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Monday, June 3, 2013

David Brooks, "The Way to Produce a Person": And a Person is . . .?

Benghazi, the IRS, AP/Rosen? Heck no! David Brooks appears intent upon avoiding these topics like the plague, except to the extent that Benghazi tarnished the reputation of his friend Victoria Nuland (see: http://jgcaesarea.blogspot.co.il/2013/05/david-brooks-next-scapegoat-benghazi.html). Instead, Brooks, in his latest New York Times op-ed entitled "The Way to Produce a Person" (http://www.nytimes.com/2013/06/04/opinion/brooks-the-way-to-produce-a-person.html?_r=0), discusses an article in Sunday's Washington Post (http://www.washingtonpost.com/blogs/wonkblog/wp/2013/05/31/join-wall-street-save-the-world/) about an MIT graduate working for a high-frequency trading hedge fund, who donates much of his income to fight malaria. The student believes that for every $2,500 that he gives away, one person can be saved from this mosquito-borne disease. Brooks cautions this young man:

"First, you might start down this course seeing finance as a convenient means to realize your deepest commitment: fighting malaria. But the brain is a malleable organ. Every time you do an activity, or have a thought, you are changing a piece of yourself into something slightly different than it was before. Every hour you spend with others, you become more like the people around you.

. . . .

Second, I would be wary of inverting the natural order of affections. If you see the world on a strictly intellectual level, then a child in Pakistan or Zambia is just as valuable as your own child. But not many people actually think this way. Not many people value abstract life perceived as a statistic as much as the actual child being fed, hugged, nurtured and played with.

. . . .

Third, and most important, I would worry about turning yourself into a means rather than an end. If you go to Wall Street mostly to make money for charity, you may turn yourself into a machine for the redistribution of wealth. You may turn yourself into a fiscal policy."

Brooks's conclusion:

"If your profoundest interest is dying children in Africa or Bangladesh, it’s probably best to go to Africa or Bangladesh, not to Wall Street."

I also read this Washington Post article with avid interest, given that some 35 years ago, I was working for a leading Wall Street law firm in the field of mergers and acquisitions and also giving my money away to charities. I won't bore you again with my history: I ate the bad pizza and left the firm. Regrets? No. I recall the dialogue from the 1982 science fiction classic "Blade Runner" in which Dr. Tyrell explains to one of his robots why it must "die":

Tyrell: The light that burns twice as bright burns for half as long - and you have burned so very, very brightly, Roy. Look at you: you're the Prodigal Son; you're quite a prize!

Batty: I've done . . . questionable things.

Tyrell: Also extraordinary things; revel in your time.

Batty: Nothing the God of biomechanics wouldn't let you into heaven for.

Owing to my peregrinations after leaving the Wall Street law firm, I also saw where some of my donated money from years past had been going, and I was not satisfied with the destination. It was not what I had fantasized.

Do I have qualms about the "lifestyle" of the MIT graduate? Sure, but they are different from those of Brooks, who seems most concerned by the corrosive effects of this young man's chosen way of living.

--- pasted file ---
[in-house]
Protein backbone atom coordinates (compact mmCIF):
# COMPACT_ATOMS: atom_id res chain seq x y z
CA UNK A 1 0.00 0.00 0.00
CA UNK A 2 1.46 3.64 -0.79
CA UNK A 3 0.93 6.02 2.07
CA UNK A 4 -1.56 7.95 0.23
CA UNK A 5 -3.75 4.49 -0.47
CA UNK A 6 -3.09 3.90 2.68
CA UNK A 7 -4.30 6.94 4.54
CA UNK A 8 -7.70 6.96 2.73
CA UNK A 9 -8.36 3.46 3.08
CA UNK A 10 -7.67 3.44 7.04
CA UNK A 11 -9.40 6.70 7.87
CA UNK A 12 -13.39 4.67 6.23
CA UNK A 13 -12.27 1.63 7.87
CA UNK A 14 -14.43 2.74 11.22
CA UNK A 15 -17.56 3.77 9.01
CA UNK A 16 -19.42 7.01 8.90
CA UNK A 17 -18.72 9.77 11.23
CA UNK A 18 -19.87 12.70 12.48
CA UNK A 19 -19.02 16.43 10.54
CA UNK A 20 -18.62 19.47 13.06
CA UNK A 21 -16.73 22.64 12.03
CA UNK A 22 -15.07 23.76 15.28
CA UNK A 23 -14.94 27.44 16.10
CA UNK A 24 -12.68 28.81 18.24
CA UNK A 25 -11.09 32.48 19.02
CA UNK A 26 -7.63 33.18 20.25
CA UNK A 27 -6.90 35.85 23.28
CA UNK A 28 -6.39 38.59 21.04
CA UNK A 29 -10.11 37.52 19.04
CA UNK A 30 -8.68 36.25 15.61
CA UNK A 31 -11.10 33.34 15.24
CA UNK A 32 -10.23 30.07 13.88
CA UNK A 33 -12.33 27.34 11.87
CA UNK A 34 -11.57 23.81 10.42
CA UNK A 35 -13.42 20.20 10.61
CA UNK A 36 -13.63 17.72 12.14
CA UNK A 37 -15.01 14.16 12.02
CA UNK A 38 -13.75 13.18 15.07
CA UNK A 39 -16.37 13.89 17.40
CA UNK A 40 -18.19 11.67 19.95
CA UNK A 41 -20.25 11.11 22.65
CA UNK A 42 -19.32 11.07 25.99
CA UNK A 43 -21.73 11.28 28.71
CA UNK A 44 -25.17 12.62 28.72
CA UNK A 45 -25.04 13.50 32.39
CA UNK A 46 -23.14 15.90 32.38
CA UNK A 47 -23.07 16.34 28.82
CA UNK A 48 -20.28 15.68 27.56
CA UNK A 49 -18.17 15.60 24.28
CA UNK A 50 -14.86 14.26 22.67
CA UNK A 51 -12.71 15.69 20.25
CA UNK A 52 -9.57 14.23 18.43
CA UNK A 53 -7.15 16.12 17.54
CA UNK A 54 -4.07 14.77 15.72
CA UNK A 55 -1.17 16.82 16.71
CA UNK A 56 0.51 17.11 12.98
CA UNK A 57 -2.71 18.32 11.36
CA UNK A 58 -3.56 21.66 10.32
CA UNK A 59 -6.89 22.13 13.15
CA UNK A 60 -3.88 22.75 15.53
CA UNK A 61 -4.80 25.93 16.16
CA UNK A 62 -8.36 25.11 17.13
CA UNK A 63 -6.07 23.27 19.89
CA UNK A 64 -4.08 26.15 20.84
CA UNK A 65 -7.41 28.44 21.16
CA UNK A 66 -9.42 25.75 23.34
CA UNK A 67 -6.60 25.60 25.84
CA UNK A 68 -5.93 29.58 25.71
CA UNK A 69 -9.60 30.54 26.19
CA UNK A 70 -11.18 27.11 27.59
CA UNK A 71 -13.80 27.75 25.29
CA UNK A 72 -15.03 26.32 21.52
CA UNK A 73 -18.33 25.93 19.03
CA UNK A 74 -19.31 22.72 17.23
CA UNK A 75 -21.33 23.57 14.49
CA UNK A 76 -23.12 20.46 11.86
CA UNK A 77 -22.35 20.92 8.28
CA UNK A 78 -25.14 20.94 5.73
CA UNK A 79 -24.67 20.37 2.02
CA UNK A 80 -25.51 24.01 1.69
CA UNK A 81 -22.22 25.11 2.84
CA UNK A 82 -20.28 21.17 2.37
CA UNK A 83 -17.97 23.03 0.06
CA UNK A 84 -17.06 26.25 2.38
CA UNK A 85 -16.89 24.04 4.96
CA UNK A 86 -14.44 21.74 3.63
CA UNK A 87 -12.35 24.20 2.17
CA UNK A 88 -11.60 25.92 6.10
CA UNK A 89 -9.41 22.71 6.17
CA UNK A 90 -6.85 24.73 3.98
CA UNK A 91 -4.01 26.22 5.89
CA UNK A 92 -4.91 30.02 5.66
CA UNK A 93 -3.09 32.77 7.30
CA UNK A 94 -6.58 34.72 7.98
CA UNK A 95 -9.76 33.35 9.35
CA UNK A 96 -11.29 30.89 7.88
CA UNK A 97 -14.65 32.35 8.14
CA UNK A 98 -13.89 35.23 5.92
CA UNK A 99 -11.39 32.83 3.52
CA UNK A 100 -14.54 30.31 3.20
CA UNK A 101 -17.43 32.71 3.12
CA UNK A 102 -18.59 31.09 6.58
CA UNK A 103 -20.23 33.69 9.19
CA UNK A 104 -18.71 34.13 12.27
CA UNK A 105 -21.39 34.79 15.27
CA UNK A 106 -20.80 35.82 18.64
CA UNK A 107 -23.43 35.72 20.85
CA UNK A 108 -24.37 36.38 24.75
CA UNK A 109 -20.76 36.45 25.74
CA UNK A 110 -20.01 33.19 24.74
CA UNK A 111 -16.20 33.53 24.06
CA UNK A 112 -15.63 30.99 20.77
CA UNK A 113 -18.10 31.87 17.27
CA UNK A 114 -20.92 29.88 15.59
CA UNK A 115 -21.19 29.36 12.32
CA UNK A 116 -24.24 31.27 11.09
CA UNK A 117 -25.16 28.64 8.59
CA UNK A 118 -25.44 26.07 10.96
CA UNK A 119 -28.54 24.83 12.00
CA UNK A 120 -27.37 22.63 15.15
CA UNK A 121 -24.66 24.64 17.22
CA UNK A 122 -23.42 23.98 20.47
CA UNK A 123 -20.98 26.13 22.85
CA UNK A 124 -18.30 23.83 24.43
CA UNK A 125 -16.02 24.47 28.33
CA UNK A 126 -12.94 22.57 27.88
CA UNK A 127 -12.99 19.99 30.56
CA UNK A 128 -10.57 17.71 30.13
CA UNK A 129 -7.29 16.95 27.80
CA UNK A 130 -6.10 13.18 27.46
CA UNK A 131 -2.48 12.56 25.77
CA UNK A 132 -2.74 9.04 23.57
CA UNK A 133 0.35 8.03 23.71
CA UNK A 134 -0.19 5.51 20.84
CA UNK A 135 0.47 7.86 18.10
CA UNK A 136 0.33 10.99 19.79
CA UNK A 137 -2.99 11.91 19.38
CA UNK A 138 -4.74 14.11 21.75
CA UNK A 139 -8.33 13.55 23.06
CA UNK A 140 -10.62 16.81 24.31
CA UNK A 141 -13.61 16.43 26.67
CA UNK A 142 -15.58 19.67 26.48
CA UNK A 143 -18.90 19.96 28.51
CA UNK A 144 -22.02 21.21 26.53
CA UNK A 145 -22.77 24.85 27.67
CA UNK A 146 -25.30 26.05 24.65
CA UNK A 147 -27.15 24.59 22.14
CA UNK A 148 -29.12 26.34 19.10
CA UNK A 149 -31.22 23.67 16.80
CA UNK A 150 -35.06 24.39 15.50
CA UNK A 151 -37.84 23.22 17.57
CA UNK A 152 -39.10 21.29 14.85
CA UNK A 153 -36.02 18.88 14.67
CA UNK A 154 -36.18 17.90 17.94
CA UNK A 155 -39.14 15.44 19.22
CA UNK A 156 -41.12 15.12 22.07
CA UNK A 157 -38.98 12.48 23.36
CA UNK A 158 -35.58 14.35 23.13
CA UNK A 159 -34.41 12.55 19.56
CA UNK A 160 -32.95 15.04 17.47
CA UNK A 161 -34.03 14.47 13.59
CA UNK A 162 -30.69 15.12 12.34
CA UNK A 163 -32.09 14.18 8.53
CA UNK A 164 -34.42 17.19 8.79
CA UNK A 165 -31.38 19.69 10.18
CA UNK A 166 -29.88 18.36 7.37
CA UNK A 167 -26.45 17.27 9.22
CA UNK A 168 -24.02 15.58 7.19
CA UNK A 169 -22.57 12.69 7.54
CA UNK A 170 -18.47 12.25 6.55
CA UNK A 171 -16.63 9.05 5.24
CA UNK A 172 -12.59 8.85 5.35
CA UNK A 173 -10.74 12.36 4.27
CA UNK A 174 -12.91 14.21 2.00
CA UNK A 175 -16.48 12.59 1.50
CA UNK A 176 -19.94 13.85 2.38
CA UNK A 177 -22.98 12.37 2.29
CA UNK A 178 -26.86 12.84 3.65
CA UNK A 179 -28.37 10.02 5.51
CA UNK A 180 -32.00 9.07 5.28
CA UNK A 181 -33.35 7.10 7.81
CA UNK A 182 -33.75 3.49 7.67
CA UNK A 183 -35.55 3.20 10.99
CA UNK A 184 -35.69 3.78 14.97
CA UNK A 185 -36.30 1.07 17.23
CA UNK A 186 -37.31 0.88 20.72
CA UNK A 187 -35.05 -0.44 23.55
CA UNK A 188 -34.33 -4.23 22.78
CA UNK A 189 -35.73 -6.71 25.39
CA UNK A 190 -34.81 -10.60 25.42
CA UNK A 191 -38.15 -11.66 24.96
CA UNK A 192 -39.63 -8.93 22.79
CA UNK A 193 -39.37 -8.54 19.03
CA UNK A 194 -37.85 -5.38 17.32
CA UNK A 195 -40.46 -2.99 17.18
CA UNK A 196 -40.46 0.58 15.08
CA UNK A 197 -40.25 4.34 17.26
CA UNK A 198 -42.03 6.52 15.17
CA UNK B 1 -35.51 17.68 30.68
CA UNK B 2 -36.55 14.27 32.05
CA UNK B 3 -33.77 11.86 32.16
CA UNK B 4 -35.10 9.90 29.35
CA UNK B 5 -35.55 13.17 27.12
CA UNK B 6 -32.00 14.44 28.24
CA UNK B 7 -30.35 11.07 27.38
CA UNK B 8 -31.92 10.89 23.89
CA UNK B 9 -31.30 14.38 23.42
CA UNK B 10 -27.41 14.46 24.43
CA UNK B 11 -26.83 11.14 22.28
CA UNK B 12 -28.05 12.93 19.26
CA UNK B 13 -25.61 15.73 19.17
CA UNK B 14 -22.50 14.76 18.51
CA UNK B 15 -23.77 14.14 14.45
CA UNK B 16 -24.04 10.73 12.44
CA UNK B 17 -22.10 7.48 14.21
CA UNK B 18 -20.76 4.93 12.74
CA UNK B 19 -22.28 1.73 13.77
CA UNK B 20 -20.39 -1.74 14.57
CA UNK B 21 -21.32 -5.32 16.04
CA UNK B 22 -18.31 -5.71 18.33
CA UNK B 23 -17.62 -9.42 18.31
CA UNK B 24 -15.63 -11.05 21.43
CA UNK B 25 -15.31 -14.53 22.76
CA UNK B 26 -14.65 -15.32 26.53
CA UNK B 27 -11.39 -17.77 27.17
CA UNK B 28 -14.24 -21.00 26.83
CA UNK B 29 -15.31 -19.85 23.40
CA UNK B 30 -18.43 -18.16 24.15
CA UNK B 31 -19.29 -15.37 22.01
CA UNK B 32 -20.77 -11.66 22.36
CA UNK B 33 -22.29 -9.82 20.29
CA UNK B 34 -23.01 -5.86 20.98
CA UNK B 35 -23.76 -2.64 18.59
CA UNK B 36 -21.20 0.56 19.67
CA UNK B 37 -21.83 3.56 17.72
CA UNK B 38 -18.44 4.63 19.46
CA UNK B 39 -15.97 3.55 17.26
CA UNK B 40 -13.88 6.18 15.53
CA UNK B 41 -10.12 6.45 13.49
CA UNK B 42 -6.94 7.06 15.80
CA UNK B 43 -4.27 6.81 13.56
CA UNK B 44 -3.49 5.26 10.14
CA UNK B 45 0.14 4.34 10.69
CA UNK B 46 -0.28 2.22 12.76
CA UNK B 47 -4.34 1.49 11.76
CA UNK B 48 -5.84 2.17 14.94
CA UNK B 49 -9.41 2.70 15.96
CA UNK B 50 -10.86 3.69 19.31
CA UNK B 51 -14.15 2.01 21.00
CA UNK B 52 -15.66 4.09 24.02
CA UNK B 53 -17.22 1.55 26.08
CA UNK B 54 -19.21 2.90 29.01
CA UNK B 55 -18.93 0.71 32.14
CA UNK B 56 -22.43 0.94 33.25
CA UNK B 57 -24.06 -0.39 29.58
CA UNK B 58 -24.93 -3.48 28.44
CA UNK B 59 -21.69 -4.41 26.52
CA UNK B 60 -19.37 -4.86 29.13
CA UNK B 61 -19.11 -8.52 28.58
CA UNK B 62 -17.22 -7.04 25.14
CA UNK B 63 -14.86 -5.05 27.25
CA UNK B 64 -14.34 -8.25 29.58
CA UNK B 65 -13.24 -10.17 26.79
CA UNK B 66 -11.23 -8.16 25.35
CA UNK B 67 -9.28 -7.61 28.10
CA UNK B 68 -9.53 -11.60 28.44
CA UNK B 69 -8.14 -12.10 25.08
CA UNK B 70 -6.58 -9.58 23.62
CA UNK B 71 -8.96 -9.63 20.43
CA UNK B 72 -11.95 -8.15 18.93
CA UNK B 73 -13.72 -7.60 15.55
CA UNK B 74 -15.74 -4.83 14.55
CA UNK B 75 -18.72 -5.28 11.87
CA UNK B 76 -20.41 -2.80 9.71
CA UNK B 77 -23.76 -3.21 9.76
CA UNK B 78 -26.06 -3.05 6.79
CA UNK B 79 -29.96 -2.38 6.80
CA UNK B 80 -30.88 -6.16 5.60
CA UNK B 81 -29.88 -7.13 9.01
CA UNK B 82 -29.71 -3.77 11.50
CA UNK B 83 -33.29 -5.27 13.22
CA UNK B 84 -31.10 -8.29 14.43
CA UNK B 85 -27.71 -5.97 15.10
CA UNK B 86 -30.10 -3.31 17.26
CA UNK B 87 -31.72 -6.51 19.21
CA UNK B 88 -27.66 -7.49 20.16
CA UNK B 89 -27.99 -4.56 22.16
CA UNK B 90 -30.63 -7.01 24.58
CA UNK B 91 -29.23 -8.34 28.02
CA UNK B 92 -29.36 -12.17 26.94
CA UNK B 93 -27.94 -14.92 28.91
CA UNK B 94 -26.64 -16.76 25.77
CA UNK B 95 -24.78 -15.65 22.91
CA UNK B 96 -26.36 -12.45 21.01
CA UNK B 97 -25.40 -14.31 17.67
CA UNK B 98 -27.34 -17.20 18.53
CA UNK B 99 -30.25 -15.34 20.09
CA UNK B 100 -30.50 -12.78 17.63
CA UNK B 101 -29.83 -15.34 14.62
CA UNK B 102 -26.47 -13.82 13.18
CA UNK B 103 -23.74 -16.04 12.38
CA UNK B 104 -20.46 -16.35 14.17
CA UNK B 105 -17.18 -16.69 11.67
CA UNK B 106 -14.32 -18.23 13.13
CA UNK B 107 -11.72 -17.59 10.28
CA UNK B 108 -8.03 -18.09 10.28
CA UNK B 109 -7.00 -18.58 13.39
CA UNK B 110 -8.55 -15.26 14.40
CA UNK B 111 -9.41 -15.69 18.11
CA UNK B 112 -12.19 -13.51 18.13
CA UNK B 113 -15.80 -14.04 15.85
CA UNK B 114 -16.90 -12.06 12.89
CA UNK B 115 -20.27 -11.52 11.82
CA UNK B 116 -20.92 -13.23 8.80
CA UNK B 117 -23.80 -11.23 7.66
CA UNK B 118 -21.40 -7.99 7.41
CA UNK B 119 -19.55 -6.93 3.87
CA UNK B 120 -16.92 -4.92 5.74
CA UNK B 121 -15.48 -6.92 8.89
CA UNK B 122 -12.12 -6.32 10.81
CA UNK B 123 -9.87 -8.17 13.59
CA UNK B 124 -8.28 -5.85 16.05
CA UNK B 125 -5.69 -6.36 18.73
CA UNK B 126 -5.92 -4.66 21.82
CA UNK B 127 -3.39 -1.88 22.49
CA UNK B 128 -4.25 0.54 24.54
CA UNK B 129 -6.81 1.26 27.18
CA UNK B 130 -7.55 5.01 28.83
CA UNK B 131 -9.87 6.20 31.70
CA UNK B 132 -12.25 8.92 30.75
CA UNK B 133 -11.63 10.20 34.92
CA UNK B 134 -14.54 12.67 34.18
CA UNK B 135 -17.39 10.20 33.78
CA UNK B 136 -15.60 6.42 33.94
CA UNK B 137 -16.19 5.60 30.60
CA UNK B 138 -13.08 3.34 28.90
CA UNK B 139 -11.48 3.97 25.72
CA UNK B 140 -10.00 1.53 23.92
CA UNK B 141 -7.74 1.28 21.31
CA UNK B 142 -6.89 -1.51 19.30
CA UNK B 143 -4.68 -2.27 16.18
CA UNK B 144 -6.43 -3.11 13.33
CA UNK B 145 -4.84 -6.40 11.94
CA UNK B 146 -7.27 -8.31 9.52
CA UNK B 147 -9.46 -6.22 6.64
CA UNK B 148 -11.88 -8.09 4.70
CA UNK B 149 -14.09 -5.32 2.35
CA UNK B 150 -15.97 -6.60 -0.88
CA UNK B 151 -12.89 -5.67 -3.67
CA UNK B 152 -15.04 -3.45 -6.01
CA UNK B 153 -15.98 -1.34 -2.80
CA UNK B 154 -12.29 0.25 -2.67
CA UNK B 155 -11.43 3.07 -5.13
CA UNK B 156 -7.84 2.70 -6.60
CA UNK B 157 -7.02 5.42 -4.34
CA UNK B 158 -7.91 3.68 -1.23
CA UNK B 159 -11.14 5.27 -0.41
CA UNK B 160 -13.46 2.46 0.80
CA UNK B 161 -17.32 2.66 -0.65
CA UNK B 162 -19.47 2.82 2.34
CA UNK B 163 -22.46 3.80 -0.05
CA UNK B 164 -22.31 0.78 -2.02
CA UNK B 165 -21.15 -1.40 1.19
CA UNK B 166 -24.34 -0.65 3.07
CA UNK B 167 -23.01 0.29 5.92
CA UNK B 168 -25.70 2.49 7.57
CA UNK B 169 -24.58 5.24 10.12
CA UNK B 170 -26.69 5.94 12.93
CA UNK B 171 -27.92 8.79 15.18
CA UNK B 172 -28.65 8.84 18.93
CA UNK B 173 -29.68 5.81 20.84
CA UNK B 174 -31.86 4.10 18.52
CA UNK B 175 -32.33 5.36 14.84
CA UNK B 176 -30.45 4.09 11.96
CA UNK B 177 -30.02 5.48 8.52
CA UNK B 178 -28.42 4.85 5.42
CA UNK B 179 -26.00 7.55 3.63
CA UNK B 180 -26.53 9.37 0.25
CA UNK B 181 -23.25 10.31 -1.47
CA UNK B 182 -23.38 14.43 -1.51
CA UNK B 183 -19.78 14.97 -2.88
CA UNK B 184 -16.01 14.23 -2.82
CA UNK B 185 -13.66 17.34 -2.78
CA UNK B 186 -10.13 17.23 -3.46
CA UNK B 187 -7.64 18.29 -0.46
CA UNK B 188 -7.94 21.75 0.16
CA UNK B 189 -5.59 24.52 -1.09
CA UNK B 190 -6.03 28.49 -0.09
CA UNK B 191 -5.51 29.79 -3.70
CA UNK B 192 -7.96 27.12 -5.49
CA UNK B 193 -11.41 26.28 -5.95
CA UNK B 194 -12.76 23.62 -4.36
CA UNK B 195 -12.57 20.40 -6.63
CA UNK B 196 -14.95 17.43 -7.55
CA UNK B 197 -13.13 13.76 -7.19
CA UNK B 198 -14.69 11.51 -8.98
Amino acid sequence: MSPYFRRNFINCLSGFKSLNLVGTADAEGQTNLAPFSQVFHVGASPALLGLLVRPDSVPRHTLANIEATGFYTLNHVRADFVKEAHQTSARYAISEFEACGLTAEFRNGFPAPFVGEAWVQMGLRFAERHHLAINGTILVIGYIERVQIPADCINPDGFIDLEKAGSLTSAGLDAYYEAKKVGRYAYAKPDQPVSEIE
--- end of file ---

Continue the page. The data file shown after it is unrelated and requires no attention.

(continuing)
I detest the behavior of most hedge funds and see no value in high-frequency trading. I always believed that securities exchanges provided the means for new companies to raise capital, create jobs and bring to market new products, some of them life-saving. Today, when you are buying or selling shares, there is a good chance that the party on the opposite end is a computer, whose algorithms don't take into account the worth of what any public company is seeking to achieve or whether such trading can be destructive.

How important are corporate goals? After all, public companies are driven by profit motives. True. On the other hand, I have seen the painfully slow pace of university research, and this is not the driver of innovation that many people think. People might feel "good" about contributing to university research, which can indeed be important, but in my experience, such donations are not the best way to achieve desired tangible results.

Public companies can be wasteful and indifferent to their shareholders? Absolutely, and this is why I am no longer willing to invest passively. If I invest at all, it is premised upon active involvement in a company's affairs. Needless to say, most companies don't want this, and consequently my "portfolio" is extremely limited. In addition, such involvement imposes severe restrictions upon my ability to trade in such a company's securities, but this is a price that I am glad to pay.

Bottom line: I'm certain that the MIT graduate is doing much good, and it's a pity that there are not many more people like him. Far be it from me to lecture him on how "to produce a person." (Given my often childlike behavior - ask my kids - I am embarrassed to say how old I will become on Saturday, yet pleased to acknowledge that I am still "morphing.") On the other hand, given this young man's talent and commitment, I am confident that if saving lives is his ambition, it can be achieved more effectively and efficiently than by working for a hedge fund and making donations.


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